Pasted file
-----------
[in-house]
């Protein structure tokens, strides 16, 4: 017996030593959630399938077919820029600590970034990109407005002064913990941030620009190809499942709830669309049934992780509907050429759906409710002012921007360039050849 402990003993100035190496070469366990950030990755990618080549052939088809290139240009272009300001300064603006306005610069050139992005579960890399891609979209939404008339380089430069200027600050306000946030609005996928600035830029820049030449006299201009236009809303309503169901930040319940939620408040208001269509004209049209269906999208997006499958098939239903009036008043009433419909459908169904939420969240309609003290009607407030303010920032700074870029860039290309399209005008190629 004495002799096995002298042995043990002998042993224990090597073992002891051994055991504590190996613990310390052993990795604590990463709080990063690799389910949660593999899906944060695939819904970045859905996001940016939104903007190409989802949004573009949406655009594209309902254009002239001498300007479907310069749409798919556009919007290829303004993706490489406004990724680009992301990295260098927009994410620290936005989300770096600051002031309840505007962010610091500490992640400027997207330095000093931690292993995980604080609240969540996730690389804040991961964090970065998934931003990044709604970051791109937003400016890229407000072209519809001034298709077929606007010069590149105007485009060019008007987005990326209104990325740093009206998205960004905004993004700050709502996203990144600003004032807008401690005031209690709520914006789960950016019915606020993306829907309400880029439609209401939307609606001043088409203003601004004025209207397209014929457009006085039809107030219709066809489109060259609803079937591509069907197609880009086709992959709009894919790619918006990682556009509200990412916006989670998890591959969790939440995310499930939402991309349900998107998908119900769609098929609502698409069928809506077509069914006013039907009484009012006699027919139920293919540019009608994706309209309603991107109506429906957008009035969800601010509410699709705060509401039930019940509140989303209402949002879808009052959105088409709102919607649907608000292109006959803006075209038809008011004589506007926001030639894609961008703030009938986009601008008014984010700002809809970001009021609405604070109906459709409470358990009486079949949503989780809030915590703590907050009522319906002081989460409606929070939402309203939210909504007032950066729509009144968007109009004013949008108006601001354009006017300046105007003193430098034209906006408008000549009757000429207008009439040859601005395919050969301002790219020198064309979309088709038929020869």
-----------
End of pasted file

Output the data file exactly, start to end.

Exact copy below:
[in-house]
């Protein structure tokens, strides 16, 4: 017996030593959630399938077919820029600590970034990109407005002064913990941030620009190809499942709830669309049934992780509907050429759906409710002012921007360039050849 402990003993100035190496070469366990950030990755990618080549052939088809290139240009272009300001300064603006306005610069050139992005579960890399891609979209939404008339380089430069200027600050306000946030609005996928600035830029820049030449006299201009236009809303309503169901930040319940939620408040208001269509004209049209269906999208997006499958098939239903009036008043009433419909459908169904939420969240309609003290009607407030303010920032700074870029860039290309399209005008190629 004495002799096995002298042995043990002998042993224990090597073992002891051994055991504590190996613990310390052993990795604590990463709080990063690799389910949660593999899906944060695939819904970045859905996001940016939104903007190409989802949004573009949406655009594209309902254009002239001498300007479907310069749409798919556009919007290829303004993706490489406004990724680009992301990295260098927009994410620290936005989300770096600051002031309840505007962010610091500490992640400027997207330095000093931690292993995980604080609240969540996730690389804040991961964090970065998934931003990044709604970051791109937003400016890229407000072209519809001034298709077929606007010069590149105007485009060019008007987005990326209104990325740093009206998205960004905004993004700050709502996203990144600003004032807008401690005031209690709520914006789960950016019915606020993306829907309400880029439609209401939307609606001043088409203003601004004025209207397209014929457009006085039809107030219709066809489109060259609803079937591509069907197609880009086709992959709009894919790619918006990682556009509200990412916006989670998890591959969790939440995310499930939402991309349900998107998908119900769609098929609502698409069928809506077509069914006013039907009484009012006699027919139920293919540019009608994706309209309603991107109506429906957008009035969800601010509410699709705060509401039930019940509140989303209402949002879808009052959105088409709102919607649907608000292109006959803006075209038809008011004589506007926001030639894609961008703030009938986009601008008014984010700002809809970001009021609405604070109906459709409470358990009486079949949503989780809030915590703590907050009522319906002081989460409606929070939402309203939210909504007032950066729509009144968007109009004013949008108006601001354009006017300046105007003193430098034209906006408008000549009757000429207008009439040859601005395919050969301002790219020198064309979309088709038929020869």